# algebra

posted by on .

Evaluate the infinite geometric series:

8+4+2+1+...

I thought you needed to know the number of terms to evaluate, but how do you know them if it is infinite?

The limit of Sn = 1 + r + r^2 + r^3 + r^4 + = 1/(1 - r) -1 < r < 1

Therefore, the sum of the series 8, 4, 2, 1, 1/2, 1/4, 1/8, ....becomes 8 + 4 + 2 + 1/(1 - 1/2) = 16

I'm not quite sure I understand your formula. The formula I received for geometric series is Sn=a1 (1-r^n)/(1-r) where a1 is the first term and r is what you multiply by and n is given or is the number of terms.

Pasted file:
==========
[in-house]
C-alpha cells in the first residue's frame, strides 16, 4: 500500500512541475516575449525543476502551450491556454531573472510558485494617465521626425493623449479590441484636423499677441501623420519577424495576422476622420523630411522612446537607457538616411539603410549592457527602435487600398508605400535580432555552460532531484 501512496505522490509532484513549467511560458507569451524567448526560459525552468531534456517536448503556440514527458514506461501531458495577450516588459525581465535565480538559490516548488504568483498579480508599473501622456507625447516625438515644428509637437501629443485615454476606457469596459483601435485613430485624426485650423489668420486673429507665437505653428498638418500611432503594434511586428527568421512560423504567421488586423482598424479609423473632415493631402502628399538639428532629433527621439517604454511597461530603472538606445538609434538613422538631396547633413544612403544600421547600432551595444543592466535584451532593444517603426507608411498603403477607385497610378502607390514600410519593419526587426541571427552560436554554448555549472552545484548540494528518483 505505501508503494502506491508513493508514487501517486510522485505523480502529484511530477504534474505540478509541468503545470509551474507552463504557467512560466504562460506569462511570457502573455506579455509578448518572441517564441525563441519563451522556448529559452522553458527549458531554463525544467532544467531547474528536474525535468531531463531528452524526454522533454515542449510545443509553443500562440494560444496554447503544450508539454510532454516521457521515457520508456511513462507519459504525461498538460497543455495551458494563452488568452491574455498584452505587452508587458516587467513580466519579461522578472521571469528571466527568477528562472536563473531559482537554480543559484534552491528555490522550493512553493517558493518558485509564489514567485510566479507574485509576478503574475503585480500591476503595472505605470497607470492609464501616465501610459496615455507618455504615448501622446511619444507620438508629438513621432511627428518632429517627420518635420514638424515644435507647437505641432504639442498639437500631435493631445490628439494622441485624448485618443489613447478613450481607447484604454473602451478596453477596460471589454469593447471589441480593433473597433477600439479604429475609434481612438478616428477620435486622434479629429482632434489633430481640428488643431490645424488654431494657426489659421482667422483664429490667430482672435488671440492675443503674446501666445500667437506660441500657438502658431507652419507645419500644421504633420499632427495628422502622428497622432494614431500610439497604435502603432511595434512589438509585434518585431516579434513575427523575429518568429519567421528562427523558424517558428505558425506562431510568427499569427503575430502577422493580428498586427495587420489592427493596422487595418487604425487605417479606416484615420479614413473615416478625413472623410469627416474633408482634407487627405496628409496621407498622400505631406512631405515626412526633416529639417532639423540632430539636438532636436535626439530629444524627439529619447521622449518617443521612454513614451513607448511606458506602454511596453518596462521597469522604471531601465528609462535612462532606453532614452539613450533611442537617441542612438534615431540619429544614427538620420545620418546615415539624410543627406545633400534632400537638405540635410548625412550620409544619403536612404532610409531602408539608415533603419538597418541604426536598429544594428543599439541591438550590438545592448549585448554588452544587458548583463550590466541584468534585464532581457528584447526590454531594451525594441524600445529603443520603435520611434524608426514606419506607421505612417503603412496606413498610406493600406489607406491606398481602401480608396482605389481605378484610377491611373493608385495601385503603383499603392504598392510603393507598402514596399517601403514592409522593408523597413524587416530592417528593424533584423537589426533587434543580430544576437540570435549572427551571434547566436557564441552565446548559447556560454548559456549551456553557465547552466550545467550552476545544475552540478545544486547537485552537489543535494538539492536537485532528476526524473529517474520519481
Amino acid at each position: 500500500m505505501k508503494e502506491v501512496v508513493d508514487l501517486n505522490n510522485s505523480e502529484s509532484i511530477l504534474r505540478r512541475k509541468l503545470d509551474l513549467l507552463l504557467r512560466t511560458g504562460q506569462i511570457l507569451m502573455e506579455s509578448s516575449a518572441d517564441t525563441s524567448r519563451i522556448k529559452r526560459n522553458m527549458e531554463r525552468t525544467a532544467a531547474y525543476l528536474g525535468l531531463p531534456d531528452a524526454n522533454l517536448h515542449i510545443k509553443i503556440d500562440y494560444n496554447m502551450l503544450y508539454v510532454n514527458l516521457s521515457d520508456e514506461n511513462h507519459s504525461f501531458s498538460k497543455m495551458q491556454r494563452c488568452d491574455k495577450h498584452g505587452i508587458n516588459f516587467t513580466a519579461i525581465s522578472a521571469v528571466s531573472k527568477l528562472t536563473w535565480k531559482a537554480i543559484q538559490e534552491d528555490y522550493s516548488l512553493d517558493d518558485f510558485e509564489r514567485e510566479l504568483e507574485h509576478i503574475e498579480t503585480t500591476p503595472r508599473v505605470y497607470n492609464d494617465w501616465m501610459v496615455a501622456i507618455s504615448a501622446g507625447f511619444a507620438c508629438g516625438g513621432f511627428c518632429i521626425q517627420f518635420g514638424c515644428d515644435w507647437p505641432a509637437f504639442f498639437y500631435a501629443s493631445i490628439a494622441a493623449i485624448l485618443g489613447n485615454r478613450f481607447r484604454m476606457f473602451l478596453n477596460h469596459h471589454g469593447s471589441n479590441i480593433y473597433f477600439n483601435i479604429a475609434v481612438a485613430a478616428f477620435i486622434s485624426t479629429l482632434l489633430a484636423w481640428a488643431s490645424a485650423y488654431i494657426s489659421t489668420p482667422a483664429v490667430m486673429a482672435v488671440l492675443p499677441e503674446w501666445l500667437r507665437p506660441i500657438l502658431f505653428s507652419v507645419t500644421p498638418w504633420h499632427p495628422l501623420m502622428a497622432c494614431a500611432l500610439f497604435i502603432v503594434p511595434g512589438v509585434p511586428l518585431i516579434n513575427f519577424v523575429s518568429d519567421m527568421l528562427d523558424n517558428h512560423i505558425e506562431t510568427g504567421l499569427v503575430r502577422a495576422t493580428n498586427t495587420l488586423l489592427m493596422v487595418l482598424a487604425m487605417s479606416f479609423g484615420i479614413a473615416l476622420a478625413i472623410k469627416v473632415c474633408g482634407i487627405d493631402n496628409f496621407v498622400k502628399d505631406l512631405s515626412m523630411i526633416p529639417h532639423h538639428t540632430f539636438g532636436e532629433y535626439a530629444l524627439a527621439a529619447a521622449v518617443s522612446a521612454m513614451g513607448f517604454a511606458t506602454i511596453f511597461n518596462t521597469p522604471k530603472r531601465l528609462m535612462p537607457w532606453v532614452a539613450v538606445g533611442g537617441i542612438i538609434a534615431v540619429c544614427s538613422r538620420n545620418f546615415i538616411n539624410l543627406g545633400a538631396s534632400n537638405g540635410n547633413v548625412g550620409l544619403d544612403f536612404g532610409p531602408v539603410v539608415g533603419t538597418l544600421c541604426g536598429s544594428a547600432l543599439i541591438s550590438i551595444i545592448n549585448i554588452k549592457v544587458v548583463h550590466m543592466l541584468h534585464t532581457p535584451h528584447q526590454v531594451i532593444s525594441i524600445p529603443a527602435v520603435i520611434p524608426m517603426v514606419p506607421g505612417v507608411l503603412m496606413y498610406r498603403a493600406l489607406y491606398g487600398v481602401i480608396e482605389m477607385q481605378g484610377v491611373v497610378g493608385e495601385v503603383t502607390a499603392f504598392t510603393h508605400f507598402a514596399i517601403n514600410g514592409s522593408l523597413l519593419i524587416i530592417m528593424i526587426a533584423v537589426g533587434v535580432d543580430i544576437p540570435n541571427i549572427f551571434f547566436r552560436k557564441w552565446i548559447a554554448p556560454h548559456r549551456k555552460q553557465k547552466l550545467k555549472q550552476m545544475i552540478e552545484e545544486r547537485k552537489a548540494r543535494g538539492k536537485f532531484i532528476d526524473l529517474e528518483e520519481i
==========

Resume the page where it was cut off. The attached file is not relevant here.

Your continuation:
Is the -1 < r < 1 the same as what we got: |r| < 1, which means it is convergent and |r| > or = 1 so it is divergent?

While it is a geometric series, it is a converging series with an infinite number of terms.

The limit, or number that the series converger on is 1/( - r) where -1<r<+1.

Applying Sg = a(r^n - 1)/(r - 1) yields

Sg = 8[(1/2)^inf. - 1]/(1/2 - 1) =

8[0 - 1]/(-1/2) = (-8)/(-1/2) = 16.

I am really confused.

This formula you gave: a(r^n - 1)/(r - 1) is very similar to mine: a1 (1-r^n)/(1-r).

Is your way the only way to do it? Do you know how to do it the way my teacher taught?